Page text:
On Tue, Jan 3, 2017 at 3:22 PM, Al Viro <viro(a)zeniv.linux.org.uk> wrote:
On Tue, Jan 03, 2017 at 01:14:11PM -0800, Dan Williams wrote:
> Robert was describing the overall flow / mechanics, but I think it is
> easier to visualize the sfence as a flush command sent to a disk
> device with a volatile cache. In fact, that's how we implemented it in
> the pmem block device driver. The pmem block device registers itself
> as requiring REQ_FLUSH to be sent to persist writes. The driver issues
> sfence on the assumption that all writes to pmem have either bypassed
> the cache with movnt, or are scheduled for write-back via one of the
> flush instructions (clflush, clwb, or clflushopt).
1) memcpy_to_pmem() seems to rely upon the __copy_from_user_nocache()
having only used movnt; it does not attempt clwb at all.
Yes, and there was a fix a while back to make sure it always used
movnt so clwb after the fact is not required:
a82eee742452 x86/uaccess/64: Handle the caching of 4-byte nocache
copies properly in __copy_user_nocache()
2) __copy_from_user_nocache() for short copies does not use movnt at
In that case neither sfence nor clwb is issued.
For the 32bit case, yes, but the pmem driver should warn about this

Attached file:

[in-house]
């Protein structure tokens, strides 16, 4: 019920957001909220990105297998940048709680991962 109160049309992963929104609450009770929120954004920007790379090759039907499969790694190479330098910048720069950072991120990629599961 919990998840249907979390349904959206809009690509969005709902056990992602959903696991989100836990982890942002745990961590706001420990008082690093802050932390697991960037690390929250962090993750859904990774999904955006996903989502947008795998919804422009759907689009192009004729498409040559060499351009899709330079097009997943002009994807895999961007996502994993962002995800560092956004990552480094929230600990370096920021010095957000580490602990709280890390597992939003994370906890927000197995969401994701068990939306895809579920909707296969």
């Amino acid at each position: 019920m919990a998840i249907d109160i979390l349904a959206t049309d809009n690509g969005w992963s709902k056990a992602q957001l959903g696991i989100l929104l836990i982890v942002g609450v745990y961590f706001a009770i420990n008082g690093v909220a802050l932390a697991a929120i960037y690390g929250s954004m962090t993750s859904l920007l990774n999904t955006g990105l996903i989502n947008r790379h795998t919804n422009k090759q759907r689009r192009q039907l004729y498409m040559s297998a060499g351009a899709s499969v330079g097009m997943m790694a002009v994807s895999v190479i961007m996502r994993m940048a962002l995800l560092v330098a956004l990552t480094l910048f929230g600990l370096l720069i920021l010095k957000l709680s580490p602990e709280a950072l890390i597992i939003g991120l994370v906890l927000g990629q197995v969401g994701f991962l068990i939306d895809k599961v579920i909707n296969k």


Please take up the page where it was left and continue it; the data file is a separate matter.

when it checks platform persistent memory capabilities (i.e. x86 32bit
not supported). Ugh, we may have lost that warning for this specific
case recently, I'll go double check and fix it up.
3) it uses movnt only for part of copying in case of misaligned
No clwb is issued, but sfence *is* - at the very end in 64bit case,
between movnt and copying the tail - in 32bit one. Incidentally,
while 64bit case takes care to align the destination for movnt part,
32bit one does not.
How much of the above is broken and what do the callers rely upon?
32bit issues are known, but 64bit path is ok since that fix above.
In particular, is that sfence the right thing for pmem usecases?
That sfence is not there for pmem purposes. The dax / pmem usage does
not expect memcpy_to_pmem() to fence as it may have more writes to
queue up and amortize all the writes with a later fence. This seems to
be even more evidence for moving this functionality away from the
uaccess routines to somewhere more pmem specific.